The Healing Power of Horses: How Equine Therapy Benefits Veterans, Victims of Abuse & More

In 1991, 11-year-old Jaycee Lee Dugard was abducted while walking from her home to a nearby school bus stop. She was sexually assaulted and confined for 18 years before she and the two daughters she had in captivity were recovered from kidnappers Phillip and Nancy Garrido. How do you start to heal after a trauma like that? One of the things that helped the most, Dugard says, was horses. She and her children and mother did equine-facilitated therapy (EFT) with Rebecca Bailey, a clinical and forensic psychologist who specializes in complex trauma scenarios. Dugard was so impressed with the experience, she went on to found the JAYC Foundation to give other families in crisis the same access to healing.

“Horses have the special ability to make you be totally in the moment, making talking about the trauma I went through so much easier and less painful,” says Dugard, now 38. “The work Dr. Bailey was doing really resonated with me. The way she incorporated horses into our sessions was so much more impactful than just regular talk therapy.” In fact, EFT is a fast-growing therapeutic mental health treatment being used across the nation for everything from trauma and addiction recovery to therapeutic riding for special needs, including autism. The therapy can involve learning to care for a horse, riding or simply being around and learning to trust the animals. A mental health counselor and equine specialist are often present. Veterans, inmates and first responders are all finding benefits in getting off the couch and into the stables. Elizabeth and William Shatner are big supporters of the therapy, and even judges have discovered that a session with horses makes them better at their jobs.

Although equine therapy itself hasn’t been deeply studied, research shows that horses are acutely tuned in to human emotions, and anecdotal accounts of their therapeutic impact abound. These are just a few of the heartwarming success stories. How Horses Heal “Horses are nonjudgmental and they don’t obsess,” says Linda Kohanov, author of The Tao of Equus and Way of the Horse and a pioneer in the field of equine-facilitated learning. “Horse wisdom is concerned more with the present than the past or the future. If they sense danger, horses race to safety, then go right back to grazing. They don’t stay up all night worrying about lions. They go right back to enjoying life, taking it minute by minute, and they can teach us to do that.” Enjoying life was not something that U.S. Air Force veteran Ron Hathaway thought he’d ever do again. Before being introduced to equine therapy in 2014, the Wisconsin man was in a major slump. “I was in my chair in my garage, smoking cigars all day, completely suicidal, figuring out ways to kill myself and when and how I’d do it,” Hathaway, now 56, says. “I couldn’t talk to my family, couldn’t go anywhere, didn’t shower or bathe and I had a baby granddaughter I couldn’t be around. My life was spiraling down. I was losing my family.”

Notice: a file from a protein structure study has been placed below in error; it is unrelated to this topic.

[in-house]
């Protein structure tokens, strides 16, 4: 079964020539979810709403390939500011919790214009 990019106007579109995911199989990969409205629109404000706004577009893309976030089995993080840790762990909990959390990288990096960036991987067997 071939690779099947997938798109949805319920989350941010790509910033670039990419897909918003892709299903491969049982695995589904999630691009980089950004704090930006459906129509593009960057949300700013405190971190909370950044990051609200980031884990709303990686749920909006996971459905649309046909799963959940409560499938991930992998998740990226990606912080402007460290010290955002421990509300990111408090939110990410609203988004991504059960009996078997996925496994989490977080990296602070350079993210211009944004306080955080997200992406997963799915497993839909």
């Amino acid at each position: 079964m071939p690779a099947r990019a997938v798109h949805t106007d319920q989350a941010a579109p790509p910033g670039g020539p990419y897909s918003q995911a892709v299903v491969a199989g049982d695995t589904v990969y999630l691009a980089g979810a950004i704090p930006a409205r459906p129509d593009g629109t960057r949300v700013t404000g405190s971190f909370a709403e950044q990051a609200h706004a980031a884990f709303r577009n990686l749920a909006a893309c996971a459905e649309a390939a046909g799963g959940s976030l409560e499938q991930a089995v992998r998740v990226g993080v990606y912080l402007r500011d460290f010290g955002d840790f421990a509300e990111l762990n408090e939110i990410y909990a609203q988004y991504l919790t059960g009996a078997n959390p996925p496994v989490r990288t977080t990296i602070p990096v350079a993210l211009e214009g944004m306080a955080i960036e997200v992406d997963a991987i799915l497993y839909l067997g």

Desperate, his wife went into the garage one day, told him he needed to get help and got him into an in-patient mental health program at the Milwaukee VA Medical Center. “I had no intention of opening up to anyone,” he recalls. “Just do my time and get back to the garage.” Then a recreational therapist told him to pick two activities. “Just checking boxes, knowing it wouldn’t help, I pointed to the first two on the list: a gym program and a two-hour-a-week horse thing,” Hathaway says. He kept to himself on the bus to the BraveHearts therapeutic riding and educational center, located outside Harvard, Illinois. It’s the largest equine program in the country for veterans—providing free riding, ground activities and work with wild mustangs to veterans and their families. “When I got there, someone with a big smile and an Irish accent stuck his hand out and said, ‘We’re so happy you’re here.’ I just went off on my own, not interested in horses, the people or anything. I didn’t want to get attached.” In spite of his protests, he eventually got on a horse called Boone. “I didn’t know nothin’ about horses. We walked around, and I was just looking at his mane and back of his head and, I don’t know how else to say it, I just had this deep sigh of relaxation and in a split second knew that everything would be OK, which hadn’t happened for years. That feeling was so alien to me.” The next day Hathaway’s mind started wandering back to Boone and the farm, and over the next weeks he and Boone got up to a trot, everyone cheering him on. “It was just totally freeing and such a release. I started talking to people on the bus, started talking to my wife and kids and telling everyone I knew about BraveHearts. “Those horses are a miracle. People who haven’t been through what veterans go through just don’t understand it,” Hathaway says. “They see the results [of military service], but they don’t know what happens inside your mind and your heart to get there. I would not be here today if it weren’t for BraveHearts and Boone. That is a fact. The program works so hard with each individual to be better and find a niche as a working part of society again.” Last year, BraveHearts (where Hathaway is now barn manager, caring for 33 horses) served 835 veterans in 19,673 sessions at no charge. In 2018, to raise awareness about today’s epidemic veteran suicide rate (20 vets take their lives each day), a group of 11 veterans, one Gold Star father and three support staff from BraveHearts rode horses 20 miles in both Washington, D.C. (past the White House), and New York City (down Broadway through Times Square to Ground Zero).